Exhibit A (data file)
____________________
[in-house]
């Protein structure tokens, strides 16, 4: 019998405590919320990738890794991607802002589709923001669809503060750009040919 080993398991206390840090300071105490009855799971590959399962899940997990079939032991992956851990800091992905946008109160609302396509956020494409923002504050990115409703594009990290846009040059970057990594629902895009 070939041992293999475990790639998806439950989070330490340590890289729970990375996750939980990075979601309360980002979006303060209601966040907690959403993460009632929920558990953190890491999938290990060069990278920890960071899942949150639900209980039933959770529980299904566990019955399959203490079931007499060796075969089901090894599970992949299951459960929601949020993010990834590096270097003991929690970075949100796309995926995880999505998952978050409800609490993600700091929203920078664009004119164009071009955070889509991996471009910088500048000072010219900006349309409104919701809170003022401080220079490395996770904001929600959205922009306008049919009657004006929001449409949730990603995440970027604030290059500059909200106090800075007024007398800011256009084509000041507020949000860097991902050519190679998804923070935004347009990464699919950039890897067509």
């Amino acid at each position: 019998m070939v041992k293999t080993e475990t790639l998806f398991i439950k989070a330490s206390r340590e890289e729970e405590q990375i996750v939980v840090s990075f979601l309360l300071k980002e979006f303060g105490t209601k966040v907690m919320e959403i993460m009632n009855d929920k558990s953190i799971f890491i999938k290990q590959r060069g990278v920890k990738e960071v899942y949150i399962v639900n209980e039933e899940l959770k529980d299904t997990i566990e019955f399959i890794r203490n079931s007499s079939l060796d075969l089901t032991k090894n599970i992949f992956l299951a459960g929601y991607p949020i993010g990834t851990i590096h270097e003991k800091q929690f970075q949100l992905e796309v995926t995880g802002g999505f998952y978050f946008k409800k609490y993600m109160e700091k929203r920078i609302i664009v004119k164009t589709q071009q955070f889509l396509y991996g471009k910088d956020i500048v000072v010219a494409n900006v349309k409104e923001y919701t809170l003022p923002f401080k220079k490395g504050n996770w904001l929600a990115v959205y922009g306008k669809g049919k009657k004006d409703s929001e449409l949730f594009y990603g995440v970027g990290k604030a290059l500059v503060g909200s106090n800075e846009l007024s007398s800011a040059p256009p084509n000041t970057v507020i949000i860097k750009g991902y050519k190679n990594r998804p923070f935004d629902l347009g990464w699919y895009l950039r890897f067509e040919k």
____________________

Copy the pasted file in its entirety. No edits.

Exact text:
[in-house]
């Protein structure tokens, strides 16, 4: 019998405590919320990738890794991607802002589709923001669809503060750009040919 080993398991206390840090300071105490009855799971590959399962899940997990079939032991992956851990800091992905946008109160609302396509956020494409923002504050990115409703594009990290846009040059970057990594629902895009 070939041992293999475990790639998806439950989070330490340590890289729970990375996750939980990075979601309360980002979006303060209601966040907690959403993460009632929920558990953190890491999938290990060069990278920890960071899942949150639900209980039933959770529980299904566990019955399959203490079931007499060796075969089901090894599970992949299951459960929601949020993010990834590096270097003991929690970075949100796309995926995880999505998952978050409800609490993600700091929203920078664009004119164009071009955070889509991996471009910088500048000072010219900006349309409104919701809170003022401080220079490395996770904001929600959205922009306008049919009657004006929001449409949730990603995440970027604030290059500059909200106090800075007024007398800011256009084509000041507020949000860097991902050519190679998804923070935004347009990464699919950039890897067509």
């Amino acid at each position: 019998m070939v041992k293999t080993e475990t790639l998806f398991i439950k989070a330490s206390r340590e890289e729970e405590q990375i996750v939980v840090s990075f979601l309360l300071k980002e979006f303060g105490t209601k966040v907690m919320e959403i993460m009632n009855d929920k558990s953190i799971f890491i999938k290990q590959r060069g990278v920890k990738e960071v899942y949150i399962v639900n209980e039933e899940l959770k529980d299904t997990i566990e019955f399959i890794r203490n079931s007499s079939l060796d075969l089901t032991k090894n599970i992949f992956l299951a459960g929601y991607p949020i993010g990834t851990i590096h270097e003991k800091q929690f970075q949100l992905e796309v995926t995880g802002g999505f998952y978050f946008k409800k609490y993600m109160e700091k929203r920078i609302i664009v004119k164009t589709q071009q955070f889509l396509y991996g471009k910088d956020i500048v000072v010219a494409n900006v349309k409104e923001y919701t809170l003022p923002f401080k220079k490395g504050n996770w904001l929600a990115v959205y922009g306008k669809g049919k009657k004006d409703s929001e449409l949730f594009y990603g995440v970027g990290k604030a290059l500059v503060g909200s106090n800075e846009l007024s007398s800011a040059p256009p084509n000041t970057v507020i949000i860097k750009g991902y050519k190679n990594r998804p923070f935004d629902l347009g990464w699919y895009l950039r890897f067509e040919k």